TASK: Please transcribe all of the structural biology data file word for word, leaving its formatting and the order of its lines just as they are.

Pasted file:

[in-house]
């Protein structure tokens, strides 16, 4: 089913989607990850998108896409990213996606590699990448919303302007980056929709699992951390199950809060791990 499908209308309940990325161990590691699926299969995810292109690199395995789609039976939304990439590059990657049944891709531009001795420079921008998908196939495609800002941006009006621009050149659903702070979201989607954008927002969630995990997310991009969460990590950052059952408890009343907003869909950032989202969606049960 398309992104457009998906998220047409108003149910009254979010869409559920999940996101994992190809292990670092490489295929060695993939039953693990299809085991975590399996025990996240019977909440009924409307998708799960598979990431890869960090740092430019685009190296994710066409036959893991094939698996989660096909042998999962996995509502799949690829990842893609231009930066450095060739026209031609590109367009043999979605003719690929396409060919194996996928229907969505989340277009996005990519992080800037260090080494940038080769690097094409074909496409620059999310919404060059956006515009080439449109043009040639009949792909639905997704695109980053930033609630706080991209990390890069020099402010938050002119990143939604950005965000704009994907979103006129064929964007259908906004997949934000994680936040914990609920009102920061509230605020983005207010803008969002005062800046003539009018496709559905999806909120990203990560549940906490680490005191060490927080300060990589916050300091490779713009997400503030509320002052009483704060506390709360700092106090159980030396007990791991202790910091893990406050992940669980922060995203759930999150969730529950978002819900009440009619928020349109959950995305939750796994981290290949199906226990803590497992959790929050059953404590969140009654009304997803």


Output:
[in-house]
């Protein structure tokens, strides 16, 4: 089913989607990850998108896409990213996606590699990448919303302007980056929709699992951390199950809060791990 499908209308309940990325161990590691699926299969995810292109690199395995789609039976939304990439590059990657049944891709531009001795420079921008998908196939495609800002941006009006621009050149659903702070979201989607954008927002969630995990997310991009969460990590950052059952408890009343907003869909950032989202969606049960 398309992104457009998906998220047409108003149910009254979010869409559920999940996101994992190809292990670092490489295929060695993939039953693990299809085991975590399996025990996240019977909440009924409307998708799960598979990431890869960090740092430019685009190296994710066409036959893991094939698996989660096909042998999962996995509502799949690829990842893609231009930066450095060739026209031609590109367009043999979605003719690929396409060919194996996928229907969505989340277009996005990519992080800037260090080494940038080769690097094409074909496409620059999310919404060059956006515009080439449109043009040639009949792909639905997704695109980053930033609630706080991209990390890069020099402010938050002119990143939604950005965000704009994907979103006129064929964007259908906004997949934000994680936040914990609920009102920061509230605020983005207010803008969002005062800046003539009018496709559905999806909120990203990560549940906490680490005191060490927080300060990589916050300091490779713009997400503030509320002052009483704060506390709360700092106090159980030396007990791991202790910091893990406050992940669980922060995203759930999150969730529950978002819900009440009619928020349109959950995305939750796994981290290949199906226990803590497992959790929050059953404590969140009654009304997803």